Government accuses Chrysler of foot-dragging on recalls

Nissan Murano scores top marks in crash test
Nissan Murano scores top marks in crash test

Fiat Chrysler Automobiles isn't working fast enough to fix recalled cars, according to the government, and on Monday regulators announced a rare public hearing to look into the matter.

The National Highway Traffic Safety Administration will hold a hearing on July 2 to investigate the automaker's performance on 20 recalls involving about 10 million cars, trucks and SUVs.

"In each of the 20 recalls, NHTSA has significant concerns around Fiat Chrysler's (FCAU) performance," NHTSA administrator Mark Rosekind said in a conference call.

While NHTSA has previously called on Chrysler to speed up recall work on 1.5 million Jeep Cherokees with gas tanks that had been found vulnerable to rupture in rear end collisions, Rosekind took pains to point out that it was not the only case the agency was concerned with.

Other Fiat Chrysler recalls include ones for Takata airbags with inflators that could explode and cars with headliners that could catch fire due to a wiring problem. These issues also aren't just about timeliness, Rosekind said. In the case of the headliner fires, NHTSA had received reports of problems in vehicles that had supposedly had the recall work performed.

Also, the agency has received complaints from consumers about difficulty in setting up appointments at dealers to have necessary work done.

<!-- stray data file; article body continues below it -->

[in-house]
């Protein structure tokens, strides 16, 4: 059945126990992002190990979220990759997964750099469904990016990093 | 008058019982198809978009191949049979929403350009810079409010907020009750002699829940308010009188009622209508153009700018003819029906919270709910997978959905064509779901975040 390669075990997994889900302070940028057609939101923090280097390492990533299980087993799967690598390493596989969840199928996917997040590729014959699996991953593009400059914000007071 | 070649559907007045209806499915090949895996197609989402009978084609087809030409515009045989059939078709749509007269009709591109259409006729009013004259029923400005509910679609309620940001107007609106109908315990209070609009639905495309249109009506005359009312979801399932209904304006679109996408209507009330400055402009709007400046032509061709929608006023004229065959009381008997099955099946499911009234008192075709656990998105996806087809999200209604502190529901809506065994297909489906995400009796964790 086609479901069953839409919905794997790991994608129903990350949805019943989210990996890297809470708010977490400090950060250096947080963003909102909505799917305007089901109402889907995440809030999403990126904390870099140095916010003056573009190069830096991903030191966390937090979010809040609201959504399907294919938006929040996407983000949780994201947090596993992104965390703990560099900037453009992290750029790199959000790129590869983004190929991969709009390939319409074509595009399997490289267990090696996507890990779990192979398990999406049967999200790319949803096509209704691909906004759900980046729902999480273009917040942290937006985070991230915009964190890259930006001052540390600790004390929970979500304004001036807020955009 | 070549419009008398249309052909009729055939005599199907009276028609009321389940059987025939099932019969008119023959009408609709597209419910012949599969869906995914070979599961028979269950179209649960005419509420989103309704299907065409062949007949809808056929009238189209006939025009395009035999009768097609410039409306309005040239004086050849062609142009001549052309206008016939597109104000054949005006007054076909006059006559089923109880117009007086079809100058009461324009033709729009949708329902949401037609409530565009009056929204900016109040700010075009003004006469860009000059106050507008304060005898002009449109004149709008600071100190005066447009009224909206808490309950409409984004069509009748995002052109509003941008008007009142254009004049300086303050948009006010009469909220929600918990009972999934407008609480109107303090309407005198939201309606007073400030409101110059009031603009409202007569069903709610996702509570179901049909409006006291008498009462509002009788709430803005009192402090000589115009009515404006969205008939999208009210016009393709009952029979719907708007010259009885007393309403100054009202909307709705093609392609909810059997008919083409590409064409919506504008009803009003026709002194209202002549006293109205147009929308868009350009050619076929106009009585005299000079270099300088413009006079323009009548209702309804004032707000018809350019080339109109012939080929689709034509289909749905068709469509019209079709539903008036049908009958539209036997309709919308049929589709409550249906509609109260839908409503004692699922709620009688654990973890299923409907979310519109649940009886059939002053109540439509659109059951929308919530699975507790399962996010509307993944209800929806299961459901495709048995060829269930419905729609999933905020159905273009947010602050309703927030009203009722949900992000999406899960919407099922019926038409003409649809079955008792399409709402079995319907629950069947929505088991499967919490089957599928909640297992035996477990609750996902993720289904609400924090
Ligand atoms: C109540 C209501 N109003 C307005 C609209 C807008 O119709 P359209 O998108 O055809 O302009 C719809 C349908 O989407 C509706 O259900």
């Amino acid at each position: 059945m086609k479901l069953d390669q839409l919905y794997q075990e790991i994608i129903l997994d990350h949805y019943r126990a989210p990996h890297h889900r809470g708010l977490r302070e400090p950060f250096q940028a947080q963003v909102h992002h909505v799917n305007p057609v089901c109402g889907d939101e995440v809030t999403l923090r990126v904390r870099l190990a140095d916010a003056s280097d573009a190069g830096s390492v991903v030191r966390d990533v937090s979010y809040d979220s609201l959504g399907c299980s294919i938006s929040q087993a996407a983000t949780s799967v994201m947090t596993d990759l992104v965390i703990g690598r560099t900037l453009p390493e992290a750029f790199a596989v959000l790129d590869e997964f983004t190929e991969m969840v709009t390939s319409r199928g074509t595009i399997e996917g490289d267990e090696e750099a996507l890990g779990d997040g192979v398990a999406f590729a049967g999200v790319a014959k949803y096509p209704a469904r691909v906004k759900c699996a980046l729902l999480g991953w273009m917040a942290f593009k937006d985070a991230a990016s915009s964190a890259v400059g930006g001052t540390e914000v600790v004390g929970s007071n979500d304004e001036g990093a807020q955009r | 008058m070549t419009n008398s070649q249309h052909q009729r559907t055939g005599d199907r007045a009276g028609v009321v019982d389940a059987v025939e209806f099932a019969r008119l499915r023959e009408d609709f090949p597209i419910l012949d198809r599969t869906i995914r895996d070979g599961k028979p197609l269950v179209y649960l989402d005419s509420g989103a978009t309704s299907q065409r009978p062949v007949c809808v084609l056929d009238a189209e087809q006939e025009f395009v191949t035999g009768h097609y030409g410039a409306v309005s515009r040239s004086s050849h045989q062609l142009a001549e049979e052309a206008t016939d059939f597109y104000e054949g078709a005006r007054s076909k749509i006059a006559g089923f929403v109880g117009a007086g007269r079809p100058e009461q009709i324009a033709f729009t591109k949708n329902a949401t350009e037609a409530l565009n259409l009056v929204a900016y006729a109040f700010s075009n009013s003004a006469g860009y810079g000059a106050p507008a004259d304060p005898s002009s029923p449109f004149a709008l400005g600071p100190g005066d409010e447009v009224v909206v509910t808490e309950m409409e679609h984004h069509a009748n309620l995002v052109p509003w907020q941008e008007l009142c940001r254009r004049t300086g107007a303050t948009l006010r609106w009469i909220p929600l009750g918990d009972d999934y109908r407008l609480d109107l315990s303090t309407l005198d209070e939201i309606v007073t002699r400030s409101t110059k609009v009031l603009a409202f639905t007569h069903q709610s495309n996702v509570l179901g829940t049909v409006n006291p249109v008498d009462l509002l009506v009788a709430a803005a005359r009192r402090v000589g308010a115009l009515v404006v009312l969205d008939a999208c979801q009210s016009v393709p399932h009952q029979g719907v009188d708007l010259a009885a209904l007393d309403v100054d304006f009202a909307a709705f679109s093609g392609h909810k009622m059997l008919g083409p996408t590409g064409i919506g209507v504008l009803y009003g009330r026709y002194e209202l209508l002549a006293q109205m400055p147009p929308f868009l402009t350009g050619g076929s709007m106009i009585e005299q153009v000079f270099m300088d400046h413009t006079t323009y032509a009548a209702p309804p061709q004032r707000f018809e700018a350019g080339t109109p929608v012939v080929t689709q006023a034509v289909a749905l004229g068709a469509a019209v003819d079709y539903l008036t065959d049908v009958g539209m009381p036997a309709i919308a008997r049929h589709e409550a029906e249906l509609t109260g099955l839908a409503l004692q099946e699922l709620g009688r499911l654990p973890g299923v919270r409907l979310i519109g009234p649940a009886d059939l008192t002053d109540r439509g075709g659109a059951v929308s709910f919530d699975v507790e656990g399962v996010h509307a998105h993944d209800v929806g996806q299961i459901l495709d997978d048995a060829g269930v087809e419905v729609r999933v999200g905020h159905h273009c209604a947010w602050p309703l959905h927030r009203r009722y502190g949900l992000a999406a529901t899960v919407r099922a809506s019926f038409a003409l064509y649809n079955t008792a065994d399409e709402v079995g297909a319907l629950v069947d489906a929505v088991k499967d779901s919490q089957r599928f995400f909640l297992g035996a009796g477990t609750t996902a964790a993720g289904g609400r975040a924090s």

Automakers can be fined for failing to make enough effort to repair recalled vehicles.

When a vehicle is recalled, the necessary repair work is generally done by a vehicle dealer at no charge to the customer. The automaker is supposed to inform vehicle owners of the recall by mail and is supposed to regularly report its progress in fixing recalled cars to NHTSA.

Last November NHTSA had specifically ordered Chrysler to take action to increase the "completion rate" on recall work for Jeep Cherokees that, it was found, could have a dangerous fuel tank rupture in rear-end collisions. Even after that, the completion rate did not improve and, as of today, only about 21% of those vehicles have been fixed, according to Rosekind. He was not able to provide a comparable figure for other automakers, however.

jeep grand cherokee recall

Fiat Chrysler denied that it hadn't been working hard enough to repair recalled vehicles.

"The average completion rate for FCA US LLC recalls exceeds the industry average and all FCA US campaigns are conducted in consultation with NHTSA," the automaker said in a statement. "The Company will cooperate fully."

NHTSA has ordered Chrysler to provide documentation outlining its progress in fixing vehicles involved in the 20 recalls and its efforts to reach out to customers with recalled vehicles. The June 2 hearing will be open to for the public and other interested parties to testify or provide evidence on Fiat Chrysler's recall performance.

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